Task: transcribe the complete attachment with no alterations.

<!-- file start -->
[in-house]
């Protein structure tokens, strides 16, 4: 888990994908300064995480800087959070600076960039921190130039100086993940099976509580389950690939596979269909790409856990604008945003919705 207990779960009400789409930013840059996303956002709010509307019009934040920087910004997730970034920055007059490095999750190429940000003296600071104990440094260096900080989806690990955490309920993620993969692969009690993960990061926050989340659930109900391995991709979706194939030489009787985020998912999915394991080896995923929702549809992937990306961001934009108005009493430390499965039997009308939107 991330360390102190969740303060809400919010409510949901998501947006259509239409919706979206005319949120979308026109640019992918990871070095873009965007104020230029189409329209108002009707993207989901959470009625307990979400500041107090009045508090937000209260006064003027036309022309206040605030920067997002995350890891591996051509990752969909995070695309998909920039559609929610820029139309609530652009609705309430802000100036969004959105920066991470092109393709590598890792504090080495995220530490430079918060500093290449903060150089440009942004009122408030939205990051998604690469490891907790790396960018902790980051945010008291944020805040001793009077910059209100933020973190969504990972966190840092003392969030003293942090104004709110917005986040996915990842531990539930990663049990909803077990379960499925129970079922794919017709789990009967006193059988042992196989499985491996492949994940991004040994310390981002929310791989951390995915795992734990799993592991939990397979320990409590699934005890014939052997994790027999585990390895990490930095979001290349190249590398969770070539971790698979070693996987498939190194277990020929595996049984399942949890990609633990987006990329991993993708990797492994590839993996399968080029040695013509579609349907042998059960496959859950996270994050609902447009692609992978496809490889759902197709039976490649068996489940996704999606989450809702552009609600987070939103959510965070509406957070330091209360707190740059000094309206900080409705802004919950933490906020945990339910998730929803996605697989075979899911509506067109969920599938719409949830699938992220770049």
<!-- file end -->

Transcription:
[in-house]
């Protein structure tokens, strides 16, 4: 888990994908300064995480800087959070600076960039921190130039100086993940099976509580389950690939596979269909790409856990604008945003919705 207990779960009400789409930013840059996303956002709010509307019009934040920087910004997730970034920055007059490095999750190429940000003296600071104990440094260096900080989806690990955490309920993620993969692969009690993960990061926050989340659930109900391995991709979706194939030489009787985020998912999915394991080896995923929702549809992937990306961001934009108005009493430390499965039997009308939107 991330360390102190969740303060809400919010409510949901998501947006259509239409919706979206005319949120979308026109640019992918990871070095873009965007104020230029189409329209108002009707993207989901959470009625307990979400500041107090009045508090937000209260006064003027036309022309206040605030920067997002995350890891591996051509990752969909995070695309998909920039559609929610820029139309609530652009609705309430802000100036969004959105920066991470092109393709590598890792504090080495995220530490430079918060500093290449903060150089440009942004009122408030939205990051998604690469490891907790790396960018902790980051945010008291944020805040001793009077910059209100933020973190969504990972966190840092003392969030003293942090104004709110917005986040996915990842531990539930990663049990909803077990379960499925129970079922794919017709789990009967006193059988042992196989499985491996492949994940991004040994310390981002929310791989951390995915795992734990799993592991939990397979320990409590699934005890014939052997994790027999585990390895990490930095979001290349190249590398969770070539971790698979070693996987498939190194277990020929595996049984399942949890990609633990987006990329991993993708990797492994590839993996399968080029040695013509579609349907042998059960496959859950996270994050609902447009692609992978496809490889759902197709039976490649068996489940996704999606989450809702552009609600987070939103959510965070509406957070330091209360707190740059000094309206900080409705802004919950933490906020945990339910998730929803996605697989075979899911509506067109969920599938719409949830699938992220770049």